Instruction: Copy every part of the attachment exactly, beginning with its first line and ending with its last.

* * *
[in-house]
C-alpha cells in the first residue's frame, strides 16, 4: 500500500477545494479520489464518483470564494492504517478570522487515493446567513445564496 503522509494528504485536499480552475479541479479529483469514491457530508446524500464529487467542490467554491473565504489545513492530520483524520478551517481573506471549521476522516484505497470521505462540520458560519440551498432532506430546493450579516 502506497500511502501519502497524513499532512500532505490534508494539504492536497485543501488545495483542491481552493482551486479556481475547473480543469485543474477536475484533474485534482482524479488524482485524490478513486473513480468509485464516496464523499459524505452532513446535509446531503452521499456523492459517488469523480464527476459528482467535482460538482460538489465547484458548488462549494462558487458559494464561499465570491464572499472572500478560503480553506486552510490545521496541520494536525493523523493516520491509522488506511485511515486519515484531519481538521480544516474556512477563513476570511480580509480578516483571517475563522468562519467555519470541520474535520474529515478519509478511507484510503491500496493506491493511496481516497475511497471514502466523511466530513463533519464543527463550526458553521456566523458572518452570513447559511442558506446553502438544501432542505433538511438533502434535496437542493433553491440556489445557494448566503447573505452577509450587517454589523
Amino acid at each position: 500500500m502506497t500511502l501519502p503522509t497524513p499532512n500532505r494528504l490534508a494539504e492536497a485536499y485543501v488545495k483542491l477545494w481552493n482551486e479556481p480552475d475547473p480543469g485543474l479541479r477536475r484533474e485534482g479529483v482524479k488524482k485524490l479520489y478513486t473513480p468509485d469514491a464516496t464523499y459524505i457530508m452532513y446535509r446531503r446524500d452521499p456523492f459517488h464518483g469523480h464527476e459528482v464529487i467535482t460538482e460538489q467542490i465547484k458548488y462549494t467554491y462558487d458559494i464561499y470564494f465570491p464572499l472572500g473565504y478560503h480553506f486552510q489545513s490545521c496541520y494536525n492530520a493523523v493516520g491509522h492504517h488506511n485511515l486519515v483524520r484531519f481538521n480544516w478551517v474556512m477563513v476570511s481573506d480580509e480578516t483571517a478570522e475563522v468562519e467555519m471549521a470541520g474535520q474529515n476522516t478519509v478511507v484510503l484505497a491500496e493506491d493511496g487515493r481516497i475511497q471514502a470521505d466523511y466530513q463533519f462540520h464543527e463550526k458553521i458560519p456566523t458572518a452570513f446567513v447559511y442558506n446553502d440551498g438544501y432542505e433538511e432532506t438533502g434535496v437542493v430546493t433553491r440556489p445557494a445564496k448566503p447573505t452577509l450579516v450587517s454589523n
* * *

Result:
[in-house]
C-alpha cells in the first residue's frame, strides 16, 4: 500500500477545494479520489464518483470564494492504517478570522487515493446567513445564496 503522509494528504485536499480552475479541479479529483469514491457530508446524500464529487467542490467554491473565504489545513492530520483524520478551517481573506471549521476522516484505497470521505462540520458560519440551498432532506430546493450579516 502506497500511502501519502497524513499532512500532505490534508494539504492536497485543501488545495483542491481552493482551486479556481475547473480543469485543474477536475484533474485534482482524479488524482485524490478513486473513480468509485464516496464523499459524505452532513446535509446531503452521499456523492459517488469523480464527476459528482467535482460538482460538489465547484458548488462549494462558487458559494464561499465570491464572499472572500478560503480553506486552510490545521496541520494536525493523523493516520491509522488506511485511515486519515484531519481538521480544516474556512477563513476570511480580509480578516483571517475563522468562519467555519470541520474535520474529515478519509478511507484510503491500496493506491493511496481516497475511497471514502466523511466530513463533519464543527463550526458553521456566523458572518452570513447559511442558506446553502438544501432542505433538511438533502434535496437542493433553491440556489445557494448566503447573505452577509450587517454589523
Amino acid at each position: 500500500m502506497t500511502l501519502p503522509t497524513p499532512n500532505r494528504l490534508a494539504e492536497a485536499y485543501v488545495k483542491l477545494w481552493n482551486e479556481p480552475d475547473p480543469g485543474l479541479r477536475r484533474e485534482g479529483v482524479k488524482k485524490l479520489y478513486t473513480p468509485d469514491a464516496t464523499y459524505i457530508m452532513y446535509r446531503r446524500d452521499p456523492f459517488h464518483g469523480h464527476e459528482v464529487i467535482t460538482e460538489q467542490i465547484k458548488y462549494t467554491y462558487d458559494i464561499y470564494f465570491p464572499l472572500g473565504y478560503h480553506f486552510q489545513s490545521c496541520y494536525n492530520a493523523v493516520g491509522h492504517h488506511n485511515l486519515v483524520r484531519f481538521n480544516w478551517v474556512m477563513v476570511s481573506d480580509e480578516t483571517a478570522e475563522v468562519e467555519m471549521a470541520g474535520q474529515n476522516t478519509v478511507v484510503l484505497a491500496e493506491d493511496g487515493r481516497i475511497q471514502a470521505d466523511y466530513q463533519f462540520h464543527e463550526k458553521i458560519p456566523t458572518a452570513f446567513v447559511y442558506n446553502d440551498g438544501y432542505e433538511e432532506t438533502g434535496v437542493v430546493t433553491r440556489p445557494a445564496k448566503p447573505t452577509l450579516v450587517s454589523n